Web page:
The findings of the investigation, which ignored a whole slew of facts and the death of almost all the witnesses, were so obviously bizarre that in 1976 the US Congress created a new special commission on the Kennedy case. In 1979 it issued its verdict: Kennedy was probably assassinated as a result of a conspiracy.” The HSCA determined, based on available evidence, that the probable conspiracy did not involve the governments of the Soviet Union or Cuba. The committee also added that no organized crime group, anti-Castro group, or the FBI, CIA, or Secret Service was mixed up in that conspiracy. Is it any wonder that following this report, the FBI and the US Department of Justice “raised numerous concerns regarding perceived inadequacies in the Committee’s experts’ methodology, which led to the conclusion of a conspiracy”?

So, who ordered the murder of President Kennedy and then covered up the tracks? Obviously the masterminds were not merely some group of conspirators or Mafiosi, but rather individuals who wield immense and very real power in the American government. So immense that they could force the entire US law-enforcement system to do everything necessary to keep this crime from being solved and to compel the Kennedy family to obediently close their eyes to it!

Who would have been capable of doing this? The Mafia? Cuban emigrants? Anyone could pull the trigger, but not just anyone could force the investigation to overlook obvious facts and turn a blind eye to what any of us can see in the films and photos. Nor did the CIA or FBI command such power. If it were simply a matter of liquidating an undesirable foreign political figure or an out-of-control drug baron, then either of these agencies could contain the scandal on its own. But even they would be in over their heads in any attempt to assassinate a US president in his own country.

In order to get closer to unraveling one of the most mysterious political murders of the 20th century, we should turn our attention to an obscure document signed by that resident of the Oval Office less than six months before his death.

On June 4, 1963, President John F. Kennedy signed Executive Order 11110, authorizing the US Treasury to issue paper currency that could be redeemed for silver held by the treasury. As a result, this US currency was printed in denominations of $2 and $5 and inscribed with the words “United States Note” instead of “Federal Reserve Note.”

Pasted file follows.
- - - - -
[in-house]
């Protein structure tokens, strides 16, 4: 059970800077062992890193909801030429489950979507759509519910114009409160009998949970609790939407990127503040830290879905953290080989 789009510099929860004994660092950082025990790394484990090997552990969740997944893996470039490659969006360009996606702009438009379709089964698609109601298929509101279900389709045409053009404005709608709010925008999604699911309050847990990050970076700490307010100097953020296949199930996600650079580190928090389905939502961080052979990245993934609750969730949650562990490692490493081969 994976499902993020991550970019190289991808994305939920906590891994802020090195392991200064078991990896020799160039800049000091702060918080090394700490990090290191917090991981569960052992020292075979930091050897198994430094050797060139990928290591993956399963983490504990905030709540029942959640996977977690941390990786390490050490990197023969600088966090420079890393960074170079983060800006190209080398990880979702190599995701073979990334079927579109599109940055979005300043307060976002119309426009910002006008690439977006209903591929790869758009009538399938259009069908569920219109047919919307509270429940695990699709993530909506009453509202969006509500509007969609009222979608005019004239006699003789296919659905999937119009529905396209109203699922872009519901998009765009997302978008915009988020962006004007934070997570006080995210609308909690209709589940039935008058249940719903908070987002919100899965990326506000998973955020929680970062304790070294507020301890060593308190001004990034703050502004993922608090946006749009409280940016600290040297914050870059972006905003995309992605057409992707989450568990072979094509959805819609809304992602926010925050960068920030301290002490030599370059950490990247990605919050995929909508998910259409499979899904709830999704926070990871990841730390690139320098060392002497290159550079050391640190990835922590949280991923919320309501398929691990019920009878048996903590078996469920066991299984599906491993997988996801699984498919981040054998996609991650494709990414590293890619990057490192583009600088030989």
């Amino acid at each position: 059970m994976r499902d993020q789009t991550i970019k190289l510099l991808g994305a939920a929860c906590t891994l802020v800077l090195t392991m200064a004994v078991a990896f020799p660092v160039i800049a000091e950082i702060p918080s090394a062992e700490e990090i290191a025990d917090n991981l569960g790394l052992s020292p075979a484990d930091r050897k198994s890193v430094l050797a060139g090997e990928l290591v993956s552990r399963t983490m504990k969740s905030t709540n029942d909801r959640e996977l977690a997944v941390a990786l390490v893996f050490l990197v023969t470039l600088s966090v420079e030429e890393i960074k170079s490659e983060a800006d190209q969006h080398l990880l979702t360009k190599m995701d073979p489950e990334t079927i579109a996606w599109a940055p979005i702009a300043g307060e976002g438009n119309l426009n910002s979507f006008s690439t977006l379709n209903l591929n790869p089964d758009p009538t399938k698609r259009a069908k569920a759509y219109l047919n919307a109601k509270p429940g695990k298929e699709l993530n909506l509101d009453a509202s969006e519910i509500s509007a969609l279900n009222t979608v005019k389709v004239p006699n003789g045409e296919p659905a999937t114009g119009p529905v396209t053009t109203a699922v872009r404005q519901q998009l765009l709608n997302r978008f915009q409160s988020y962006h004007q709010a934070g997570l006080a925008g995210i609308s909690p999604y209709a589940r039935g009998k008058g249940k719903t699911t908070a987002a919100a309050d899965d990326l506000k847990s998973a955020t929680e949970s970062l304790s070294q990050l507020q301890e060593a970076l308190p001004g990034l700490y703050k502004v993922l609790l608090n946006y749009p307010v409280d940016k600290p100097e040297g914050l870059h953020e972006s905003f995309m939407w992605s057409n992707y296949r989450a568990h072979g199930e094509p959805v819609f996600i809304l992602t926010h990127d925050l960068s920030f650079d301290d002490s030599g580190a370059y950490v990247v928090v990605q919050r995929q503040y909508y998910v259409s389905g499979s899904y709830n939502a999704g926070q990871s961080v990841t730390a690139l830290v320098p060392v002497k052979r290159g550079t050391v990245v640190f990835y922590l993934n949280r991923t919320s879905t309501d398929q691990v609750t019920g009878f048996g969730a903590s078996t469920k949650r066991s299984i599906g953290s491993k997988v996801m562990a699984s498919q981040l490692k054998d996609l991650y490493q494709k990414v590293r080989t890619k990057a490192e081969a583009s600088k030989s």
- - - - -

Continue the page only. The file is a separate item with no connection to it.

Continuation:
Kennedy’s order was intended to wean the Federal Reserve System away from printing money, beginning a smooth transition toward returning the printing press to the hands of the American government.

He was correcting a clear violation of the US Constitution and an absurd situation in which the US government could not print its own money. It was a quiet and inconspicuous coup d’état. For the bankers who had founded the Federal Reserve, their greatest fear was about to come true. Now with one stroke of the pen, their plans to establish complete control over the US government and American society were faced with a clear and present danger. Because the fact was that the issuance of these small banknotes was to be followed by the complete suspension of the Fed’s right to print money. So what was that agency to do then? Regulate the financial market, monitoring it so as to forestall any crises? Fine, regulating and monitoring is all well and good. Just stop printing money…

The Federal Reserve’s monopoly on the issuance of its own dollar, which is for some reason considered to be the “US dollar,” hinges on a single act of legislation that was signed by President Woodrow Wilson in December of 1913. Consequently, a single, different act of legislation would be enough to destroy this monopoly. But John F. Kennedy failed to realize his agenda. Executive Order 11110 was not revoked but was never actually implemented. For the owners of the Fed, however, the threat remained that the order could be revived by a new US president, potentially JFK’s brother Robert, who in his position as US Attorney General fully grasped the implications of what was happening. And the equally enigmatic murder of Robert Kennedy, who was a leading candidate headed into the Democratic primary for the 1968 presidential election, occurred exactly five years after the signing of the very executive order that killed his brother. It looks like the very influential bankers from the Federal Reserve sent a clear signal: the clan whose representatives tried to betray the System will no longer be allowed to play a significant role in US politics. And they haven’t.

We still can’t reliably assess President Trump’s motivation in releasing the JFK files. The plenitude, relevance and authencity of this archive are highly questionable. Nevertheless, he might have intuitively felt that the draining of Washington’s swamp should eventually be completed at the Constitution Avenue…